“Metropolitan MK” vision for a Milton Keynes of 500,000 people set for launch on Monday
A council vision to create a boundary-busting “Metropolitan MK” with a population of half a million and a mass rapid transport system is set to be officially launched on Monday.
Members of parish councils in the city were given an exclusive preview of the MK Futures 2050 document at a meeting on Thursday (Jan 16).
Geoff Snelson, the director of strategy and futures at the council, told the gathering that the vision for a “Greater MK” would see the city grow from its current 314,828 population to 400,000 in 2040 and 500,000 in 2050.
Mr Snelson told forum members that an extensive “public engagement strategy” is being launched on Monday (Jan 20), with a deadline for comments of April 3.
“Plans to take the city up to 400,000 by 2040 are already planned,” said Mr Snelson. “This is about thinking ahead another 10 years. It isn’t science, this is about having an ambition.”
Mr Snelson said the vision would then have to be translated into a future local plans, and be subject to the planning process. It would mean increasing annual housebuilding from 2,700 to 2,900.
But he said by thinking ahead, the council could attract significant investment from the government, which would be needed to help pay for a £1.1 billion “mass rapid transit” system.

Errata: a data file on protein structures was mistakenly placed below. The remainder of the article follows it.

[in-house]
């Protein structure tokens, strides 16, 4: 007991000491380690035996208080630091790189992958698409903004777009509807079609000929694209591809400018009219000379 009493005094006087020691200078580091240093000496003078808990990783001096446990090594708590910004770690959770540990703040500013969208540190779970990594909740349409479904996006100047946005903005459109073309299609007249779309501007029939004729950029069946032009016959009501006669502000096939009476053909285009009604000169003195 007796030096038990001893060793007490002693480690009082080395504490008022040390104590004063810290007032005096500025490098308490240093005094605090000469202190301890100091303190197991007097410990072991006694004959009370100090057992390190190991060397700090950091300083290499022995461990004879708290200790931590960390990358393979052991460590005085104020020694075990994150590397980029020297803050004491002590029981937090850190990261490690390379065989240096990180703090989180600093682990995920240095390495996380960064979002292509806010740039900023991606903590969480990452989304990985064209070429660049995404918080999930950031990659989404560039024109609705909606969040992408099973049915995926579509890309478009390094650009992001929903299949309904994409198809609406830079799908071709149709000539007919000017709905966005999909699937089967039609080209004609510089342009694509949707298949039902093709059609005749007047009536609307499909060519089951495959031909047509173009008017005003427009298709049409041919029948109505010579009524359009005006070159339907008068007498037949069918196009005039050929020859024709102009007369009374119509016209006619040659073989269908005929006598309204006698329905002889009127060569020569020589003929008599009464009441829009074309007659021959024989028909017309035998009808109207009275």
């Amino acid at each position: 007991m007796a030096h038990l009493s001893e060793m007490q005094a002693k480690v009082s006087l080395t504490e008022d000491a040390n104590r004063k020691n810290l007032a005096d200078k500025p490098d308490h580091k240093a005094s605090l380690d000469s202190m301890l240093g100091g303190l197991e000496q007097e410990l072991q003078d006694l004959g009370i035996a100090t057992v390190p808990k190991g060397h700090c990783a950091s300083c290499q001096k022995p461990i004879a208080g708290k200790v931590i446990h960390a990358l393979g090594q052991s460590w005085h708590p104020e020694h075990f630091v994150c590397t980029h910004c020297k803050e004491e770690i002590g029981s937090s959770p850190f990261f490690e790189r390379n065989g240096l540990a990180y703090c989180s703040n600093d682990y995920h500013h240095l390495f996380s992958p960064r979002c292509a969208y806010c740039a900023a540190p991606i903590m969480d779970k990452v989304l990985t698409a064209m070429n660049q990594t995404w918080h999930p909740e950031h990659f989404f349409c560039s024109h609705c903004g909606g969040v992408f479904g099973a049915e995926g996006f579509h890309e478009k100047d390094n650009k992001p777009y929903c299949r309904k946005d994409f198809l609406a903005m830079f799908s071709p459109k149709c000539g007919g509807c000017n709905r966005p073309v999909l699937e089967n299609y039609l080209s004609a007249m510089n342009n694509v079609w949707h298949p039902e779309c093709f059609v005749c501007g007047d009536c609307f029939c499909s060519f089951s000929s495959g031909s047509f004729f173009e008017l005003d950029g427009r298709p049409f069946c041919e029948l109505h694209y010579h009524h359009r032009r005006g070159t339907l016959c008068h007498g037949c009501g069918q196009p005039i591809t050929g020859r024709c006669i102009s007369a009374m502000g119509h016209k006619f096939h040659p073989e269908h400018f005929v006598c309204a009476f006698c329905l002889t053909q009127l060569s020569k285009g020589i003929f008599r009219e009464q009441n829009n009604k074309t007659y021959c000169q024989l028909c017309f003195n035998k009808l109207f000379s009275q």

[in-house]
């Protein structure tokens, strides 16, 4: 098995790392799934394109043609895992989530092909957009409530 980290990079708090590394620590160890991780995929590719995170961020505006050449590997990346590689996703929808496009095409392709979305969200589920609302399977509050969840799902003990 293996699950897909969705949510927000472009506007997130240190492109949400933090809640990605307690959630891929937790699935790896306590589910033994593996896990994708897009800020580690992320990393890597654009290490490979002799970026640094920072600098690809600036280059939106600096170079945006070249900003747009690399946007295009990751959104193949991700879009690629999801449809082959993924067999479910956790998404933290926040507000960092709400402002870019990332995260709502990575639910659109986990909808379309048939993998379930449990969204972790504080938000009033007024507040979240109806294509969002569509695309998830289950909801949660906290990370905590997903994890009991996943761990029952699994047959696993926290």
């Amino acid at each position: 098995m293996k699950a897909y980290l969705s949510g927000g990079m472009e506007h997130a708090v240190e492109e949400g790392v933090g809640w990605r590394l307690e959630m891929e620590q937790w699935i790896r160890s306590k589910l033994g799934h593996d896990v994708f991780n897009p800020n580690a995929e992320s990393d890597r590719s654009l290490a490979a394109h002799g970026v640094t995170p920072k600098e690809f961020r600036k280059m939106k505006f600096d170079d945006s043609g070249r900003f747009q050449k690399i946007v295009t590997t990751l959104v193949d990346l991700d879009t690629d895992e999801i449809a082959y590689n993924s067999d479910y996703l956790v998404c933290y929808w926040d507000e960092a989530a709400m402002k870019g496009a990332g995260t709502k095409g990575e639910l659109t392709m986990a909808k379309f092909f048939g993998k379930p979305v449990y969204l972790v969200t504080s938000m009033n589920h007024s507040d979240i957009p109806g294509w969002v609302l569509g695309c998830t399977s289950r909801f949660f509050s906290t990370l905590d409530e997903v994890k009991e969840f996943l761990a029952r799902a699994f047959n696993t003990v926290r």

He said this would involve “rubber on the road” rather than tracks, and he revealed that the council is looking at using self-driving, laser-guided buses on a city wide transport network.
Mr Snelson revealed that officers have been talking to both Aylesbury Vale District Council and South Northamptonshire District Council about being seen as “Metropolitian MK”.
This was picked up by Cllr Ernie Thomas, of West Bletchley Council, who has been campaigning against proposals for housing at Shenley Park, Eaton Leys and Salden Chase, which are in the Aylesbury Vale district.
“Having developments near to the boundaries is the opposite of what the planning department is saying,” said Cllr Thomas. MK Council has objected over Aylesbury Vale planning to develop on the boundaries of MK.
But Mr Snelson said the vision was not in opposition to the planning department. “If development takes place without reference to us, it is going to be sub-optimal quality,” he said.
“We’ve got to take the first step in that conversation, we want to have a proper conversation,” he added.
The engagement will involve a range of public meetings, with the final proposals going to cabinet and full council after May’s round of local elections.